The recently proposed 2016 Ontario budget promises free average tuition for students whose household income is below $50,000.
Under the proposed framework, approximately 50 per cent of students whose family income is $83,000 or less will be eligible for grants in excess of average tuition. Currently, the government supports students’ educational costs through OSAP loans, tax credits, as well as through various grants. As of 2017, these existing funding structures will be amalgamated into a single grant: the Ontario Student Grant (OSG).
“For Ontario to thrive in the knowledge-based economy, the government needs to ensure all members of society are given the opportunities, as well as the tools, they need to succeed,” reads part of the report.
“Last Thursday… was the best day of my life as a politician,” said Reza Moridi, the minister of training, colleges and universities. Moridi described the new idea as a milestone and considers free tuition to be the budget’s centerpiece.
When asked about the issue of increased enrolment in the future, Moridi cited another significant part of the budget: the establishment of new university campuses, such as York University Seneca in Markham, and a new proposal for a campus in either the Halton or Peel region.
The budget ties in with the Strategic Mandate Agreements (SMAs), a move towards post-secondary differentiation. In the summer of 2014, U of T agreed to identify its primary strengths in order to channel funding into areas where the university appeared to be most successful.
Under the SMAs there was criticism that nothing was being done to make university education more affordable. There was fear that specializing funding to some programs would leave other “niche programs” vulnerable while larger programs received even more funding.
The students united
Jasmine Denike, vice president, external of the University of Toronto Students’ Union (UTSU) said that the union is dedicated to fighting for accessible and affordable education. “I’m thrilled to hear the words ‘free tuition’ come out of the mouths of many politicians, and we see this as a fantastic first step towards accessible education for all students,” Denike said.
However, Denike said that the UTSU is disappointed that the budget only addresses the ‘average tuition’ of $6,160 without taking into account the fees paid by students in professional programs, part-time students, graduate students, and international students. “There are domestic Professional Faculty students who are paying over $15,000 a year, and international students are still paying unbelievably high costs of over $35,000, not including other living expenses,” Denike said.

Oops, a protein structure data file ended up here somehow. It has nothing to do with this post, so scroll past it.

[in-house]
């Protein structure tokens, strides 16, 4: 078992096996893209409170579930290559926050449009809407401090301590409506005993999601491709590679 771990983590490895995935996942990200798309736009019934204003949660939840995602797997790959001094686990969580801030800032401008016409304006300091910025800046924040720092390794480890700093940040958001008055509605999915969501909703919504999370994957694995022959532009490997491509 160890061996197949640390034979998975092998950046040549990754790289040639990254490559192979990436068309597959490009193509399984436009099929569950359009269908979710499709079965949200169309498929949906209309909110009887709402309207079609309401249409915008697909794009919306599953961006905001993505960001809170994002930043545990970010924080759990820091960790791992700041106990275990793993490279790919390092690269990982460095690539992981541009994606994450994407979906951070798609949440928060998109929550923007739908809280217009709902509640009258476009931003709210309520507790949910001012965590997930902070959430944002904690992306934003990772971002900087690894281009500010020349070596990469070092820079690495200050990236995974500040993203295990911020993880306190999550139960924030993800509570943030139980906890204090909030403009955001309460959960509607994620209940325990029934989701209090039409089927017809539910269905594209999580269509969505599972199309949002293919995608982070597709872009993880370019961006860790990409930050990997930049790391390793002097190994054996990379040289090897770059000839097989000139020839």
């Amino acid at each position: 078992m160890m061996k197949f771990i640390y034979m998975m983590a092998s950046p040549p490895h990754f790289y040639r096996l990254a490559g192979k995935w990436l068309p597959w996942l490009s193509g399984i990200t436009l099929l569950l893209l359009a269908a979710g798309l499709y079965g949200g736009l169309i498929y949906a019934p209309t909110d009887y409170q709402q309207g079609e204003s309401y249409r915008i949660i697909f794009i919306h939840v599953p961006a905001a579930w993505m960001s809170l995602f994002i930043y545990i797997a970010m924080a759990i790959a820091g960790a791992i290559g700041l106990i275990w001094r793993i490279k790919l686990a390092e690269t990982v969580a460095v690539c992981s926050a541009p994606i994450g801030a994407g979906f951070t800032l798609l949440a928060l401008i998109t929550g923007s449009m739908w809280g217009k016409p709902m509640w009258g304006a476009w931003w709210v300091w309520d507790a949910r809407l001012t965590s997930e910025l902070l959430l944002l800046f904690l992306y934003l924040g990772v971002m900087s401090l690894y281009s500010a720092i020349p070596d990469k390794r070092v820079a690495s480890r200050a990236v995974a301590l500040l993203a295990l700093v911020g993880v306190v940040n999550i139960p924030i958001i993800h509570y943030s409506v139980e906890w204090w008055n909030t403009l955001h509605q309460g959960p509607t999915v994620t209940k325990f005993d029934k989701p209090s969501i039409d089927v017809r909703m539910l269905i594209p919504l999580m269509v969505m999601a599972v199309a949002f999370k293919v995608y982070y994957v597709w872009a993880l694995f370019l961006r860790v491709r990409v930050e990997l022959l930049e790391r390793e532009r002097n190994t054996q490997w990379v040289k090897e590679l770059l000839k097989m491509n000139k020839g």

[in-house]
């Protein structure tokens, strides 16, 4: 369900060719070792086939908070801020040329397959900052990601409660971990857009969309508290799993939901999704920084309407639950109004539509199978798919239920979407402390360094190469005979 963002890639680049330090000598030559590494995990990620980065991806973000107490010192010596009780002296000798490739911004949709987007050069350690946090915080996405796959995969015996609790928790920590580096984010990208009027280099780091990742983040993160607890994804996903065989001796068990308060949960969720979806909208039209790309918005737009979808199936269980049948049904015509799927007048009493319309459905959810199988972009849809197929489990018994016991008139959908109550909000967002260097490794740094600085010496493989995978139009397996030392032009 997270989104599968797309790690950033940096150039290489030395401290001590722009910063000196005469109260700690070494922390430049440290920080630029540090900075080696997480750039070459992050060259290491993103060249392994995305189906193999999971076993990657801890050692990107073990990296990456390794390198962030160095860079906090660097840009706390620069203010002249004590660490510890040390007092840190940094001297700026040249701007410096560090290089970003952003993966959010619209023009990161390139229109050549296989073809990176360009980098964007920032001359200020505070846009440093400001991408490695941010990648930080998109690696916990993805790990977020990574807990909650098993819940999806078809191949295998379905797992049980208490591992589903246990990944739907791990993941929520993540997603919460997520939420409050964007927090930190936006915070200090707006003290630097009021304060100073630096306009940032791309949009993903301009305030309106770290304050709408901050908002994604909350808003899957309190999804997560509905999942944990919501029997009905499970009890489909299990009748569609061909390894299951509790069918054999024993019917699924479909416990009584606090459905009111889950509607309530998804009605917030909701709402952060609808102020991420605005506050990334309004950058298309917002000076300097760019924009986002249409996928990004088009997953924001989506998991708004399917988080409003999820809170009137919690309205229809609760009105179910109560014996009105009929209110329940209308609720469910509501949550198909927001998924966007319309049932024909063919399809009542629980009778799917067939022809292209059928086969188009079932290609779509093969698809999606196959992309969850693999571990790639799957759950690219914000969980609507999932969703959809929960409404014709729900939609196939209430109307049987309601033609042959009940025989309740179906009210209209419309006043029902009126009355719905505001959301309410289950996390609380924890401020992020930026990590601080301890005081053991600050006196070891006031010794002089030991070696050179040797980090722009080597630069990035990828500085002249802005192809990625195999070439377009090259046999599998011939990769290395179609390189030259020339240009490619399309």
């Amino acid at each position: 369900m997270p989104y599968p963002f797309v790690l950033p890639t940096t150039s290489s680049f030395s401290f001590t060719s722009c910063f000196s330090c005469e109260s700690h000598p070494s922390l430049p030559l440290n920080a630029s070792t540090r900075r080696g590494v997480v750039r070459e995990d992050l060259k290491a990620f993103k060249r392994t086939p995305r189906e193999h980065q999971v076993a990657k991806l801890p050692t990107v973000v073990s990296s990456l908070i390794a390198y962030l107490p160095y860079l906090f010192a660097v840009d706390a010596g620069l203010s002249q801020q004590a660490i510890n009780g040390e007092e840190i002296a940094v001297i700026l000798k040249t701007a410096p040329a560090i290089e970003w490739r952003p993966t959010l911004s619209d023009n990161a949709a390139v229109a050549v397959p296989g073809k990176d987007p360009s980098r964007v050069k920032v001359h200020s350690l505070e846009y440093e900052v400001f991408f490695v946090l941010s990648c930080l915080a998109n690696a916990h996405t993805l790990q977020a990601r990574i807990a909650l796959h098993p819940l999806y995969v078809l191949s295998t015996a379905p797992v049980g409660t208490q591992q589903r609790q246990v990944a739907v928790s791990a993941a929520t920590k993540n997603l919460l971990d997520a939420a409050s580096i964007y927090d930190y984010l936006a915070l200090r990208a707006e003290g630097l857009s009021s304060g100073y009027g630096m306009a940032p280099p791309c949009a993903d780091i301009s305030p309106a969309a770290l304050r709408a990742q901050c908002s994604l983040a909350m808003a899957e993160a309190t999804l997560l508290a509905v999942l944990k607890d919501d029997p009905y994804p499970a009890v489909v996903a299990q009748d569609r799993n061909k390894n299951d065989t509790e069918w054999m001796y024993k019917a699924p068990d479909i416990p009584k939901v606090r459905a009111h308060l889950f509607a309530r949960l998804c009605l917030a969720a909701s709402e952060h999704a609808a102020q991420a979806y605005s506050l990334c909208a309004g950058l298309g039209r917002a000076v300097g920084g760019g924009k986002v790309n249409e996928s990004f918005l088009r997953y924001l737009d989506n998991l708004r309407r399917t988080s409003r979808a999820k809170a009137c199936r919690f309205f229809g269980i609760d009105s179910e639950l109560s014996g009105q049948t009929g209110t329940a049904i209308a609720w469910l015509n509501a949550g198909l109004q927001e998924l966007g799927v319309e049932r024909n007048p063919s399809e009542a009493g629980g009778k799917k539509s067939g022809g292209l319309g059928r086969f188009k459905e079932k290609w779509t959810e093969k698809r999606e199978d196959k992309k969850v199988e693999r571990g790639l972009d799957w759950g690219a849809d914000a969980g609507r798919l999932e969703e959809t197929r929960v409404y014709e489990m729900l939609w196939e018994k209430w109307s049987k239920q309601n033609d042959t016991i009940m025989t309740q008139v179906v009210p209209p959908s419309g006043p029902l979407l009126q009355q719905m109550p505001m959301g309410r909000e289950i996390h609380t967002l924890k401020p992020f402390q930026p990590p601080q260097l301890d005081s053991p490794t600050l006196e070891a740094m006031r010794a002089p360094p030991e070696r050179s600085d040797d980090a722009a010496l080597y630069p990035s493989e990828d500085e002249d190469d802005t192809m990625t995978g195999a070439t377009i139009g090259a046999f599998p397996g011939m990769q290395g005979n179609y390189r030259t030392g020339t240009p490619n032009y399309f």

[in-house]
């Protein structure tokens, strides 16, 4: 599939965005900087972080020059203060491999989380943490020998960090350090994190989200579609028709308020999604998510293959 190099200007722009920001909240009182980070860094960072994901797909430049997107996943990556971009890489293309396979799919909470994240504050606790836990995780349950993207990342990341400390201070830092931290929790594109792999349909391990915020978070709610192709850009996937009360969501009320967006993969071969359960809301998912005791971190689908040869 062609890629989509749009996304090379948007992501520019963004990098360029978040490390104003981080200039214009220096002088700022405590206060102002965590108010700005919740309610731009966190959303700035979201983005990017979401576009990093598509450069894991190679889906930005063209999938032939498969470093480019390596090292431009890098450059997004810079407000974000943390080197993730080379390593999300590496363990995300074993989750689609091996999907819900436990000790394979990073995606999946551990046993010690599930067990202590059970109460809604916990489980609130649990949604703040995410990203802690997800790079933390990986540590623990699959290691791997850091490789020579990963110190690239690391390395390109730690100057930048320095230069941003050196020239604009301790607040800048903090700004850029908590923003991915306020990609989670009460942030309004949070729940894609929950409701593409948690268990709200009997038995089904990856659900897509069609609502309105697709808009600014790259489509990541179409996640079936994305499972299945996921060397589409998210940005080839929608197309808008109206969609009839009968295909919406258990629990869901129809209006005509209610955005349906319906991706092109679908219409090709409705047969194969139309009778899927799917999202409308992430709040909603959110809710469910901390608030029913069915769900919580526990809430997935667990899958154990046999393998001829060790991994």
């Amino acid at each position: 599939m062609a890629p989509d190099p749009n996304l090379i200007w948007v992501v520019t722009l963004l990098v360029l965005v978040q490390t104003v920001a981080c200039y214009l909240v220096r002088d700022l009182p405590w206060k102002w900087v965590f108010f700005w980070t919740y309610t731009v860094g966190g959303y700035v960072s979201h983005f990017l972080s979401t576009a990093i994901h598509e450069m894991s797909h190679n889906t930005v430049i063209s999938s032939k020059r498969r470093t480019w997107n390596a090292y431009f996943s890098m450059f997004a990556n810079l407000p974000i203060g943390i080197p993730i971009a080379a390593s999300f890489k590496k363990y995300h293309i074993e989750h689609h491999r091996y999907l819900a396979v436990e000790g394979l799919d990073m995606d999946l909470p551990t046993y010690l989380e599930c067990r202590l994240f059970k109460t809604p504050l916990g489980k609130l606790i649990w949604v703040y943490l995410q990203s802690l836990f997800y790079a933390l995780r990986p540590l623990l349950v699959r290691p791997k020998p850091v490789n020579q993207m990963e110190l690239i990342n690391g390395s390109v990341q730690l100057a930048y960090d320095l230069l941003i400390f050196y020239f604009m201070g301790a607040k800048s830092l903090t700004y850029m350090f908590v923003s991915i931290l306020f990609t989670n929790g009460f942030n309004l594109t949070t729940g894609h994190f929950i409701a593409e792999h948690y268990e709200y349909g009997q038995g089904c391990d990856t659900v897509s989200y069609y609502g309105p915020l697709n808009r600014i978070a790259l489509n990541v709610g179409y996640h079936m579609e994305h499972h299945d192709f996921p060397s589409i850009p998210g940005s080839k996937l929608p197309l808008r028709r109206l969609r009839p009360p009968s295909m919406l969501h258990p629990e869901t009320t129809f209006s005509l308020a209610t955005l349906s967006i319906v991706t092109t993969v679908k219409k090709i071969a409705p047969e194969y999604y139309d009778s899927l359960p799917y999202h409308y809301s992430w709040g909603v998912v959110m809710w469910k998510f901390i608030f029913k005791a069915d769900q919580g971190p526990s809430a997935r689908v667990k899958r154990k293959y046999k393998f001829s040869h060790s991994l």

In response to the criticism of the new budget, Moridi asked “what is wrong with giving every single individual young person access to education?” He said that the current goal is to ensure everyone has equal access to undergraduate education.
Moridi believes that education is “the best investment” and that everyone should welcome the proposal. Moridi said that he thinks the right decision has been made and that the new budget removes barriers and opens the doors to education to every single person seeking post-secondary education in Ontario.
The figure that the budget uses for average tuition is $6,160. However, according to Statistics Canada, the average tuition for undergraduates in Canada is currently $7,868. Not only is there a $1,700 gap, it also does not include the increase expected in tuition in 2017.
Abdullah Shihipar, president of the Arts & Science Students’ Union (ASSU) welcomes the announcement by the Ontario government, though he disagrees with the government’s use of the word “free.”
“Many questions remain about whether or not this will cover students whose fees are deregulated and higher, Computer Science students for example. There is still a lot to improve on and we have to start talking about direct funding of institutions and the rising cost of tuition fees instead of just tackling financial aid,” Shihipar said.
Shihipar also expressed concern that the grant may not work, should the three per cent cap on yearly tuition increases expire in 2017 and tuition fees cease to be regulated. He noted that the grant is a positive step for Ontario and said that the concept of free tuition as a viable structure is welcome.
Shihipar calls upon students to “pressure the government to go further to making our post secondary education system truly accessible and free for all.”